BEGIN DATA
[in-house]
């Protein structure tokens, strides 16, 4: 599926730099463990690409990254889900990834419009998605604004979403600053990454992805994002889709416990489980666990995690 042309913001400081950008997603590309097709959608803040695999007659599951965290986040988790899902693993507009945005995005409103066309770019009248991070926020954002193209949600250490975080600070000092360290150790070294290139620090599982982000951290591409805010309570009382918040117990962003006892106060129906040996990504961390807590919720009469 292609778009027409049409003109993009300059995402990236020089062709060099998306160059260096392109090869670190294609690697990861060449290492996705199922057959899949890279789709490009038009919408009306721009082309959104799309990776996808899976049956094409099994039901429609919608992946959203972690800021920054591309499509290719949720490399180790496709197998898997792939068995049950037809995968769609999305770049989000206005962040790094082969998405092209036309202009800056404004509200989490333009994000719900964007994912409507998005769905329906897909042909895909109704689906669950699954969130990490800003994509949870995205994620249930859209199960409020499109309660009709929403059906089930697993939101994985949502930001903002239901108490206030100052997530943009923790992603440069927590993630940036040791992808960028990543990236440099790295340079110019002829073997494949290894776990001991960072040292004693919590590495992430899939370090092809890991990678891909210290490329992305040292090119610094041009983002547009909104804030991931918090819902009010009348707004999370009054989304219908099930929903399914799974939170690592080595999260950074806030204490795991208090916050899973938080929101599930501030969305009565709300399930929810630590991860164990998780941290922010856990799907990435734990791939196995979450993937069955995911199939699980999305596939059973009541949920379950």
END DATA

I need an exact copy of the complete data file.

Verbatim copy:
[in-house]
């Protein structure tokens, strides 16, 4: 599926730099463990690409990254889900990834419009998605604004979403600053990454992805994002889709416990489980666990995690 042309913001400081950008997603590309097709959608803040695999007659599951965290986040988790899902693993507009945005995005409103066309770019009248991070926020954002193209949600250490975080600070000092360290150790070294290139620090599982982000951290591409805010309570009382918040117990962003006892106060129906040996990504961390807590919720009469 292609778009027409049409003109993009300059995402990236020089062709060099998306160059260096392109090869670190294609690697990861060449290492996705199922057959899949890279789709490009038009919408009306721009082309959104799309990776996808899976049956094409099994039901429609919608992946959203972690800021920054591309499509290719949720490399180790496709197998898997792939068995049950037809995968769609999305770049989000206005962040790094082969998405092209036309202009800056404004509200989490333009994000719900964007994912409507998005769905329906897909042909895909109704689906669950699954969130990490800003994509949870995205994620249930859209199960409020499109309660009709929403059906089930697993939101994985949502930001903002239901108490206030100052997530943009923790992603440069927590993630940036040791992808960028990543990236440099790295340079110019002829073997494949290894776990001991960072040292004693919590590495992430899939370090092809890991990678891909210290490329992305040292090119610094041009983002547009909104804030991931918090819902009010009348707004999370009054989304219908099930929903399914799974939170690592080595999260950074806030204490795991208090916050899973938080929101599930501030969305009565709300399930929810630590991860164990998780941290922010856990799907990435734990791939196995979450993937069955995911199939699980999305596939059973009541949920379950």